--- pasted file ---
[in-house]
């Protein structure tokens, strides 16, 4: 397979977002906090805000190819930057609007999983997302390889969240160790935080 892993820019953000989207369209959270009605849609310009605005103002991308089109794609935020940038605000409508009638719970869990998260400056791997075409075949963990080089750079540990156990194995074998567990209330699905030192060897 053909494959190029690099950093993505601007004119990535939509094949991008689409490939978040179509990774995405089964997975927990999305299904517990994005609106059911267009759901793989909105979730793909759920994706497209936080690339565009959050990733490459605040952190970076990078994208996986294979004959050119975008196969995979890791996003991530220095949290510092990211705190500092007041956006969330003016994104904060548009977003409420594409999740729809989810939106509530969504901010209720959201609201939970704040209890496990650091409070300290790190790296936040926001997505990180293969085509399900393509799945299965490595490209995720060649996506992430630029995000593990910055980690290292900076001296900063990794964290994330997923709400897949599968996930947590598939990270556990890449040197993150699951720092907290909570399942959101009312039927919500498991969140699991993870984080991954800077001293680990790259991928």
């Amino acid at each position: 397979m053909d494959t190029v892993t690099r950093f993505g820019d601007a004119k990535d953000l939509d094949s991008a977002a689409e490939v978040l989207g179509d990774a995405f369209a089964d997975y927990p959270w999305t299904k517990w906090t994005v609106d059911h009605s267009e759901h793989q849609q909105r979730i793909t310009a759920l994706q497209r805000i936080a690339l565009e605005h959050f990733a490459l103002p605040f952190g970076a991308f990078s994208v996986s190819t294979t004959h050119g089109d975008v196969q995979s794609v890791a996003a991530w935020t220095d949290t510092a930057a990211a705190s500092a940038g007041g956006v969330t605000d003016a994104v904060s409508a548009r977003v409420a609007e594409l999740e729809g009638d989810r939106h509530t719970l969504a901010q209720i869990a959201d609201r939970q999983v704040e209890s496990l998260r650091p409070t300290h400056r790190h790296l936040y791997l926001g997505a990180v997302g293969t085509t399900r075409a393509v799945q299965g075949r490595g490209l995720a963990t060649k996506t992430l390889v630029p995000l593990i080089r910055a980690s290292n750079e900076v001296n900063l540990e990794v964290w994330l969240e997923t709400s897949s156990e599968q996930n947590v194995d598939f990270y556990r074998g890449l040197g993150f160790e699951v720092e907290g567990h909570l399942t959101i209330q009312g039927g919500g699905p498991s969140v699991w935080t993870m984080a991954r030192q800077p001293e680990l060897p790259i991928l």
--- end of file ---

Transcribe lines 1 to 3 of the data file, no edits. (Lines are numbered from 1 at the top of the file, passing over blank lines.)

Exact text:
[in-house]
């Protein structure tokens, strides 16, 4: 397979977002906090805000190819930057609007999983997302390889969240160790935080 892993820019953000989207369209959270009605849609310009605005103002991308089109794609935020940038605000409508009638719970869990998260400056791997075409075949963990080089750079540990156990194995074998567990209330699905030192060897 053909494959190029690099950093993505601007004119990535939509094949991008689409490939978040179509990774995405089964997975927990999305299904517990994005609106059911267009759901793989909105979730793909759920994706497209936080690339565009959050990733490459605040952190970076990078994208996986294979004959050119975008196969995979890791996003991530220095949290510092990211705190500092007041956006969330003016994104904060548009977003409420594409999740729809989810939106509530969504901010209720959201609201939970704040209890496990650091409070300290790190790296936040926001997505990180293969085509399900393509799945299965490595490209995720060649996506992430630029995000593990910055980690290292900076001296900063990794964290994330997923709400897949599968996930947590598939990270556990890449040197993150699951720092907290909570399942959101009312039927919500498991969140699991993870984080991954800077001293680990790259991928």
């Amino acid at each position: 397979m053909d494959t190029v892993t690099r950093f993505g820019d601007a004119k990535d953000l939509d094949s991008a977002a689409e490939v978040l989207g179509d990774a995405f369209a089964d997975y927990p959270w999305t299904k517990w906090t994005v609106d059911h009605s267009e759901h793989q849609q909105r979730i793909t310009a759920l994706q497209r805000i936080a690339l565009e605005h959050f990733a490459l103002p605040f952190g970076a991308f990078s994208v996986s190819t294979t004959h050119g089109d975008v196969q995979s794609v890791a996003a991530w935020t220095d949290t510092a930057a990211a705190s500092a940038g007041g956006v969330t605000d003016a994104v904060s409508a548009r977003v409420a609007e594409l999740e729809g009638d989810r939106h509530t719970l969504a901010q209720i869990a959201d609201r939970q999983v704040e209890s496990l998260r650091p409070t300290h400056r790190h790296l936040y791997l926001g997505a990180v997302g293969t085509t399900r075409a393509v799945q299965g075949r490595g490209l995720a963990t060649k996506t992430l390889v630029p995000l593990i080089r910055a980690s290292n750079e900076v001296n900063l540990e990794v964290w994330l969240e997923t709400s897949s156990e599968q996930n947590v194995d598939f990270y556990r074998g890449l040197g993150f160790e699951v720092e907290g567990h909570l399942t959101i209330q009312g039927g919500g699905p498991s969140v699991w935080t993870m984080a991954r030192q800077p001293e680990l060897p790259i991928l």